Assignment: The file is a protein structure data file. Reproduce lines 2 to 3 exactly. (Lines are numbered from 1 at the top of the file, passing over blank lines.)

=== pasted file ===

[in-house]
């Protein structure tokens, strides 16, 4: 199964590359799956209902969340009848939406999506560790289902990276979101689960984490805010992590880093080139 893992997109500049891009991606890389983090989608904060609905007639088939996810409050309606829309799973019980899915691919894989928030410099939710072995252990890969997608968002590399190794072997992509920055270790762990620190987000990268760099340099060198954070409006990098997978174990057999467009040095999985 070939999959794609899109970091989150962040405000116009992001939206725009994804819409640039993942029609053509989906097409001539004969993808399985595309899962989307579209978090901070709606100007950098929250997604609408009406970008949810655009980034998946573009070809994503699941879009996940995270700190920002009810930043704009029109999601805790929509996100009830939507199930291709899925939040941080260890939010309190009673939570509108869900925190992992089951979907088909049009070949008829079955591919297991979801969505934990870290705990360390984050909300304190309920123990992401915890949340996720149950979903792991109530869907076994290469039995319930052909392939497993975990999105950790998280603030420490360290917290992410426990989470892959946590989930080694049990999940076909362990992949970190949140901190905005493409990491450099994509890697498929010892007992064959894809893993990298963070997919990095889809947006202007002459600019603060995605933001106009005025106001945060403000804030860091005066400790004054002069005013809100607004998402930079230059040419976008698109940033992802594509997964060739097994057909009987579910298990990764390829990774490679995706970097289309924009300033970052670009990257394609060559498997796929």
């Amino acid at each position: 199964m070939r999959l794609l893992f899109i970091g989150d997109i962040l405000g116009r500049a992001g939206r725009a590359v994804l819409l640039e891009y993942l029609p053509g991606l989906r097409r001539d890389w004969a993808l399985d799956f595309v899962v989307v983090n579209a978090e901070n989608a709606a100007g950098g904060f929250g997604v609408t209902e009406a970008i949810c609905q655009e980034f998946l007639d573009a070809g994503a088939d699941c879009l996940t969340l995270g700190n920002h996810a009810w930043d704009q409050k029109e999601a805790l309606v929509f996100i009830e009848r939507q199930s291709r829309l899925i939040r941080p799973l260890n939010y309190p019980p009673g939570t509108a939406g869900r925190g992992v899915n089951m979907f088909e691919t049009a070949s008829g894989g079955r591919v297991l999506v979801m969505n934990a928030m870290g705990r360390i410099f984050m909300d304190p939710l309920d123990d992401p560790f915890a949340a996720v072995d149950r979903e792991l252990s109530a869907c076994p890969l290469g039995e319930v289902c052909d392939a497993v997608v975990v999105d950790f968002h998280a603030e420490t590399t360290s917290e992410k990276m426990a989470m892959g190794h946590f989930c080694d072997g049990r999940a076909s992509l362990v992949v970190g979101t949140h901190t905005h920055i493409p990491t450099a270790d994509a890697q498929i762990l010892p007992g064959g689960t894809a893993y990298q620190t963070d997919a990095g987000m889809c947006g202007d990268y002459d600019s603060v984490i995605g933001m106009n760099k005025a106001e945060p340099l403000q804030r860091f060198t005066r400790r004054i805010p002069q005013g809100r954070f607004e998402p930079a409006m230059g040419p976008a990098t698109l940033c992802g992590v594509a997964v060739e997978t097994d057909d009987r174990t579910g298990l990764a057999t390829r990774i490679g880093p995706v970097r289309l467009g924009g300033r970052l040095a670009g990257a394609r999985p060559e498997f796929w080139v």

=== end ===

């Protein structure tokens, strides 16, 4: 199964590359799956209902969340009848939406999506560790289902990276979101689960984490805010992590880093080139 893992997109500049891009991606890389983090989608904060609905007639088939996810409050309606829309799973019980899915691919894989928030410099939710072995252990890969997608968002590399190794072997992509920055270790762990620190987000990268760099340099060198954070409006990098997978174990057999467009040095999985 070939999959794609899109970091989150962040405000116009992001939206725009994804819409640039993942029609053509989906097409001539004969993808399985595309899962989307579209978090901070709606100007950098929250997604609408009406970008949810655009980034998946573009070809994503699941879009996940995270700190920002009810930043704009029109999601805790929509996100009830939507199930291709899925939040941080260890939010309190009673939570509108869900925190992992089951979907088909049009070949008829079955591919297991979801969505934990870290705990360390984050909300304190309920123990992401915890949340996720149950979903792991109530869907076994290469039995319930052909392939497993975990999105950790998280603030420490360290917290992410426990989470892959946590989930080694049990999940076909362990992949970190949140901190905005493409990491450099994509890697498929010892007992064959894809893993990298963070997919990095889809947006202007002459600019603060995605933001106009005025106001945060403000804030860091005066400790004054002069005013809100607004998402930079230059040419976008698109940033992802594509997964060739097994057909009987579910298990990764390829990774490679995706970097289309924009300033970052670009990257394609060559498997796929």
């Amino acid at each position: 199964m070939r999959l794609l893992f899109i970091g989150d997109i962040l405000g116009r500049a992001g939206r725009a590359v994804l819409l640039e891009y993942l029609p053509g991606l989906r097409r001539d890389w004969a993808l399985d799956f595309v899962v989307v983090n579209a978090e901070n989608a709606a100007g950098g904060f929250g997604v609408t209902e009406a970008i949810c609905q655009e980034f998946l007639d573009a070809g994503a088939d699941c879009l996940t969340l995270g700190n920002h996810a009810w930043d704009q409050k029109e999601a805790l309606v929509f996100i009830e009848r939507q199930s291709r829309l899925i939040r941080p799973l260890n939010y309190p019980p009673g939570t509108a939406g869900r925190g992992v899915n089951m979907f088909e691919t049009a070949s008829g894989g079955r591919v297991l999506v979801m969505n934990a928030m870290g705990r360390i410099f984050m909300d304190p939710l309920d123990d992401p560790f915890a949340a996720v072995d149950r979903e792991l252990s109530a869907c076994p890969l290469g039995e319930v289902c052909d392939a497993v997608v975990v999105d950790f968002h998280a603030e420490t590399t360290s917290e992410k990276m426990a989470m892959g190794h946590f989930c080694d072997g049990r999940a076909s992509l362990v992949v970190g979101t949140h901190t905005h920055i493409p990491t450099a270790d994509a890697q498929i762990l010892p007992g064959g689960t894809a893993y990298q620190t963070d997919a990095g987000m889809c947006g202007d990268y002459d600019s603060v984490i995605g933001m106009n760099k005025a106001e945060p340099l403000q804030r860091f060198t005066r400790r004054i805010p002069q005013g809100r954070f607004e998402p930079a409006m230059g040419p976008a990098t698109l940033c992802g992590v594509a997964v060739e997978t097994d057909d009987r174990t579910g298990l990764a057999t390829r990774i490679g880093p995706v970097r289309l467009g924009g300033r970052l040095a670009g990257a394609r999985p060559e498997f796929w080139v």